The Procurement (Scotland) Reform Act 2014 aims to achieve the maximum use of these requirements in public contracts and framework agreements.
For the purposes of the Act a threshold of £4 million or above has been set for when community benefit requirements must always be considered. Their use does not need to be limited to contracts and frameworks of this value and can be applied to lower value procurements where it is proportionate and relevant to the contract or framework being let.
Where there are clear requirements relating to community benefits in the Act, use of community benefit requirements may also demonstrate compliance with the sustainable procurement duty.
Factors for NatureScot to consider when deciding whether to include community benefit requirements, include opportunities:
- To deliver natural heritage community benefits. For example, NatureScot can deliver natural heritage benefits through the work we do as outlined in our Corporate Plan 2018 onward
- To minimise negative environmental impacts
- Support equality and diversity initiatives
- To make contracting and sub-contracting opportunities available to SMEs, the third sector and/or supported businesses
- To support supply-chain development activity
- To build capacity in community organisations
- To generate employment and training opportunities for priority groups
- For vocational training
- To up-skill the existing workforce
- To help educational support initiatives
- To work with schools, colleges and universities to offer work experience
Where NatureScot has an opportunity to deliver community benefits, NatureScot will in the contract notice / tender documentation relating to the exercise, include:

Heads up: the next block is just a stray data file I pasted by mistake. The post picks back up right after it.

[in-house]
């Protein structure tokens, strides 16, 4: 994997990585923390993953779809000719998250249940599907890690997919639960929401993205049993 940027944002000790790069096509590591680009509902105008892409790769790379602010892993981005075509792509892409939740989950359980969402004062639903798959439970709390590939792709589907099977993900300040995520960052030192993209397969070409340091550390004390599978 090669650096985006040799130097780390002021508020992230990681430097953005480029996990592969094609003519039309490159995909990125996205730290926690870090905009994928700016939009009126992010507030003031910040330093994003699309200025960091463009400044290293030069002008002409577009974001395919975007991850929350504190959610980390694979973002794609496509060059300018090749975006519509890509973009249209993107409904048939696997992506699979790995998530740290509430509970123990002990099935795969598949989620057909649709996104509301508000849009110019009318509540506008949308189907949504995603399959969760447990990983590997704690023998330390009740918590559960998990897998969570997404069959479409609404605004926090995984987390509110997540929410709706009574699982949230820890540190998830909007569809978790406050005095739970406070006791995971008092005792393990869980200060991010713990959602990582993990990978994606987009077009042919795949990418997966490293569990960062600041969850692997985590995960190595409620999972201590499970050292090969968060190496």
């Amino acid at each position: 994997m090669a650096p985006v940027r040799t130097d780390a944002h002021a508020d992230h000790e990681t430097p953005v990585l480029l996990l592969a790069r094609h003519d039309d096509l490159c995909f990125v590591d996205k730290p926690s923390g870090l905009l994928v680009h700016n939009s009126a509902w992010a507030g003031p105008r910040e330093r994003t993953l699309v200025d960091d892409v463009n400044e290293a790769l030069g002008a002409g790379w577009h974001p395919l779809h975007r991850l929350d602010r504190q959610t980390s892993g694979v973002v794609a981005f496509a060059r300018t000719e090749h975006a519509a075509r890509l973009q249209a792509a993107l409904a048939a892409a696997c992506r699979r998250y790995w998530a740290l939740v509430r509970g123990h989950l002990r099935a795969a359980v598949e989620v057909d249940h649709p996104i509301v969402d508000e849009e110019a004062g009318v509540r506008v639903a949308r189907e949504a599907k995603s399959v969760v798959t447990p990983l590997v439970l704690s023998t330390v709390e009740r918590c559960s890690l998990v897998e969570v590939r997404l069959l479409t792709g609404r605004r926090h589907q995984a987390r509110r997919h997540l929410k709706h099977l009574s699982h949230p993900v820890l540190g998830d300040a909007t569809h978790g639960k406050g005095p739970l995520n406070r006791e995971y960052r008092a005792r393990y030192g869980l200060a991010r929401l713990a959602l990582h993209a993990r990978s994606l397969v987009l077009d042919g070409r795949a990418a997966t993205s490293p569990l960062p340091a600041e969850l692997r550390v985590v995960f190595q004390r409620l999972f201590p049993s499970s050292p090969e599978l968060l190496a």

- A summary of the community benefit requirements it intends to include in the contract
- The appropriate community benefit clause(s)
- The appropriate community benefit evaluation criteria and weighting applicable to the procurement
The aim of the Procurement team is to improve our engagement with all of our customers, both internal and external and by doing so improve the support and services we provide to our customers.
As appropriate and proportionate, NatureScot may consider consultation with parties who will potentially be affected by the outcome of a tender process including engaging with:
- The marketplace, for example, to identify the capacity of the contract or framework agreement
- External stakeholders - the end users of the service
- Community groups, schools etc.
- Internal stakeholders
The decision on when to consult and engage before a tender exercise will be taken on a contract by contract basis and may be undertaken for example:
- When NatureScot is tendering for a brand new requirement
- When a contract may affect a local community
- Where the contract may have a significant impact on end-users of the contract, we may seek views/comments etc. from customers
- Where the possibility of including natural heritage community benefits to a specific contract would benefit from better understanding the needs of a specific area / community
In engaging and consulting with the marketplace, NatureScot will:
- Consider the publication of Prior Information Notices (PIN) to make the market aware
- Consider prior engagement with potential bidders / those affected by the contract to take into consideration their views when creating tender documentation
- Engage with our suppliers not only to improve supplier relationships through more regular engagement with us, but also by giving our suppliers an opportunity to feedback back to us on their experience working with NatureScot